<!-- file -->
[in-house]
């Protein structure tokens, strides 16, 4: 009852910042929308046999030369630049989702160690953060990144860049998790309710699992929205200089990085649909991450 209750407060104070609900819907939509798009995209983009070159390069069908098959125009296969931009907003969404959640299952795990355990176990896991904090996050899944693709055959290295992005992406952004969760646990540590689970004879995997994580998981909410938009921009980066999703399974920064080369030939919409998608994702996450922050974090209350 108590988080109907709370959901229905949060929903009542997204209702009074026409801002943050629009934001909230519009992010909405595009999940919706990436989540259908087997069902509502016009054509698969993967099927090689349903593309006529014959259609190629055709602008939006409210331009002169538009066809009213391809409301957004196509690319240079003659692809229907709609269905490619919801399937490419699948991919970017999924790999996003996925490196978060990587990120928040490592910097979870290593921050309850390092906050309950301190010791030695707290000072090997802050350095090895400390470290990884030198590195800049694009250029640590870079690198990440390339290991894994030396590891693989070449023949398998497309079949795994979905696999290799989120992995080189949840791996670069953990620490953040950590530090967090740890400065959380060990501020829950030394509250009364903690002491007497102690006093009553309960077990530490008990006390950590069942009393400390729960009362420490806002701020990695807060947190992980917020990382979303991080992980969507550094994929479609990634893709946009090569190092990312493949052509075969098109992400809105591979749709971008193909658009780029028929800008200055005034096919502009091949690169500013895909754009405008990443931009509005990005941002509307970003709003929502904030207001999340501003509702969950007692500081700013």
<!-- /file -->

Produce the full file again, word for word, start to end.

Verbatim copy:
[in-house]
């Protein structure tokens, strides 16, 4: 009852910042929308046999030369630049989702160690953060990144860049998790309710699992929205200089990085649909991450 209750407060104070609900819907939509798009995209983009070159390069069908098959125009296969931009907003969404959640299952795990355990176990896991904090996050899944693709055959290295992005992406952004969760646990540590689970004879995997994580998981909410938009921009980066999703399974920064080369030939919409998608994702996450922050974090209350 108590988080109907709370959901229905949060929903009542997204209702009074026409801002943050629009934001909230519009992010909405595009999940919706990436989540259908087997069902509502016009054509698969993967099927090689349903593309006529014959259609190629055709602008939006409210331009002169538009066809009213391809409301957004196509690319240079003659692809229907709609269905490619919801399937490419699948991919970017999924790999996003996925490196978060990587990120928040490592910097979870290593921050309850390092906050309950301190010791030695707290000072090997802050350095090895400390470290990884030198590195800049694009250029640590870079690198990440390339290991894994030396590891693989070449023949398998497309079949795994979905696999290799989120992995080189949840791996670069953990620490953040950590530090967090740890400065959380060990501020829950030394509250009364903690002491007497102690006093009553309960077990530490008990006390950590069942009393400390729960009362420490806002701020990695807060947190992980917020990382979303991080992980969507550094994929479609990634893709946009090569190092990312493949052509075969098109992400809105591979749709971008193909658009780029028929800008200055005034096919502009091949690169500013895909754009405008990443931009509005990005941002509307970003709003929502904030207001999340501003509702969950007692500081700013």